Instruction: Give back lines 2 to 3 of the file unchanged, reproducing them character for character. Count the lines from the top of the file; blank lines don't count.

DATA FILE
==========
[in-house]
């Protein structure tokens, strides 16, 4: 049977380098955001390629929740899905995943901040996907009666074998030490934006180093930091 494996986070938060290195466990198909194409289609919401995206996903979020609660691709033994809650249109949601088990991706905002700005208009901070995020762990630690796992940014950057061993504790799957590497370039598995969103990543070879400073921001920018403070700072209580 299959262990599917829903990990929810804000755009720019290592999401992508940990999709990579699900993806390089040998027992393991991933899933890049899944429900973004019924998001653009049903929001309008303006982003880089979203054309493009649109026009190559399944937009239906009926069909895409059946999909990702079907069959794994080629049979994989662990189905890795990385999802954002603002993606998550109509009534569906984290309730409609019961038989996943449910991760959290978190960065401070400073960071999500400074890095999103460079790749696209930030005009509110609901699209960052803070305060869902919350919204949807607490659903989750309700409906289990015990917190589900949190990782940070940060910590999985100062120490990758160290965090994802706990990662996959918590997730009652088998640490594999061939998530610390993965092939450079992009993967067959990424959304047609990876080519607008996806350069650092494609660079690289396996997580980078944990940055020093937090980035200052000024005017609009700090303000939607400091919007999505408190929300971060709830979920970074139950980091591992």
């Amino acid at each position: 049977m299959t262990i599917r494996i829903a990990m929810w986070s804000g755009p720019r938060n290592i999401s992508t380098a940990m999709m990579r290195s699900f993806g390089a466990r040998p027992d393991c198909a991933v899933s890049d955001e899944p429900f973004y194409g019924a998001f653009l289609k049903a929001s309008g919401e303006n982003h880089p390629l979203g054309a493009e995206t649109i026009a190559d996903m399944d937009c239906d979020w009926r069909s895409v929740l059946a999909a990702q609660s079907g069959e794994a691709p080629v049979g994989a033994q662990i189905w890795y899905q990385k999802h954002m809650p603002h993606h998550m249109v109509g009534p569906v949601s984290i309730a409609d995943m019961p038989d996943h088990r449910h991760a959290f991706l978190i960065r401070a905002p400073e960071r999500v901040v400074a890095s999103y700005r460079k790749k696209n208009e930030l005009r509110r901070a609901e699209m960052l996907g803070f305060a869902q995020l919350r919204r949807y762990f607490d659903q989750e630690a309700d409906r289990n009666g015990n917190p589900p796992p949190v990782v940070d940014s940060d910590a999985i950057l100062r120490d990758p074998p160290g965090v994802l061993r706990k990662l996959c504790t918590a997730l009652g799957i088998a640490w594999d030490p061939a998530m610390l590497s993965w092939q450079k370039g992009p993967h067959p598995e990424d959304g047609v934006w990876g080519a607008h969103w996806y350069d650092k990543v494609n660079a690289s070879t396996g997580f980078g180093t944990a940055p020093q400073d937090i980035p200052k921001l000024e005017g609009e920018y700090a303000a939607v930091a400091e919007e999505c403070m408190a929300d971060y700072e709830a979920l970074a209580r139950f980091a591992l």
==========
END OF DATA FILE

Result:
């Protein structure tokens, strides 16, 4: 049977380098955001390629929740899905995943901040996907009666074998030490934006180093930091 494996986070938060290195466990198909194409289609919401995206996903979020609660691709033994809650249109949601088990991706905002700005208009901070995020762990630690796992940014950057061993504790799957590497370039598995969103990543070879400073921001920018403070700072209580 299959262990599917829903990990929810804000755009720019290592999401992508940990999709990579699900993806390089040998027992393991991933899933890049899944429900973004019924998001653009049903929001309008303006982003880089979203054309493009649109026009190559399944937009239906009926069909895409059946999909990702079907069959794994080629049979994989662990189905890795990385999802954002603002993606998550109509009534569906984290309730409609019961038989996943449910991760959290978190960065401070400073960071999500400074890095999103460079790749696209930030005009509110609901699209960052803070305060869902919350919204949807607490659903989750309700409906289990015990917190589900949190990782940070940060910590999985100062120490990758160290965090994802706990990662996959918590997730009652088998640490594999061939998530610390993965092939450079992009993967067959990424959304047609990876080519607008996806350069650092494609660079690289396996997580980078944990940055020093937090980035200052000024005017609009700090303000939607400091919007999505408190929300971060709830979920970074139950980091591992």
């Amino acid at each position: 049977m299959t262990i599917r494996i829903a990990m929810w986070s804000g755009p720019r938060n290592i999401s992508t380098a940990m999709m990579r290195s699900f993806g390089a466990r040998p027992d393991c198909a991933v899933s890049d955001e899944p429900f973004y194409g019924a998001f653009l289609k049903a929001s309008g919401e303006n982003h880089p390629l979203g054309a493009e995206t649109i026009a190559d996903m399944d937009c239906d979020w009926r069909s895409v929740l059946a999909a990702q609660s079907g069959e794994a691709p080629v049979g994989a033994q662990i189905w890795y899905q990385k999802h954002m809650p603002h993606h998550m249109v109509g009534p569906v949601s984290i309730a409609d995943m019961p038989d996943h088990r449910h991760a959290f991706l978190i960065r401070a905002p400073e960071r999500v901040v400074a890095s999103y700005r460079k790749k696209n208009e930030l005009r509110r901070a609901e699209m960052l996907g803070f305060a869902q995020l919350r919204r949807y762990f607490d659903q989750e630690a309700d409906r289990n009666g015990n917190p589900p796992p949190v990782v940070d940014s940060d910590a999985i950057l100062r120490d990758p074998p160290g965090v994802l061993r706990k990662l996959c504790t918590a997730l009652g799957i088998a640490w594999d030490p061939a998530m610390l590497s993965w092939q450079k370039g992009p993967h067959p598995e990424d959304g047609v934006w990876g080519a607008h969103w996806y350069d650092k990543v494609n660079a690289s070879t396996g997580f980078g180093t944990a940055p020093q400073d937090i980035p200052k921001l000024e005017g609009e920018y700090a303000a939607v930091a400091e919007e999505c403070m408190a929300d971060y700072e709830a979920l970074a209580r139950f980091a591992l």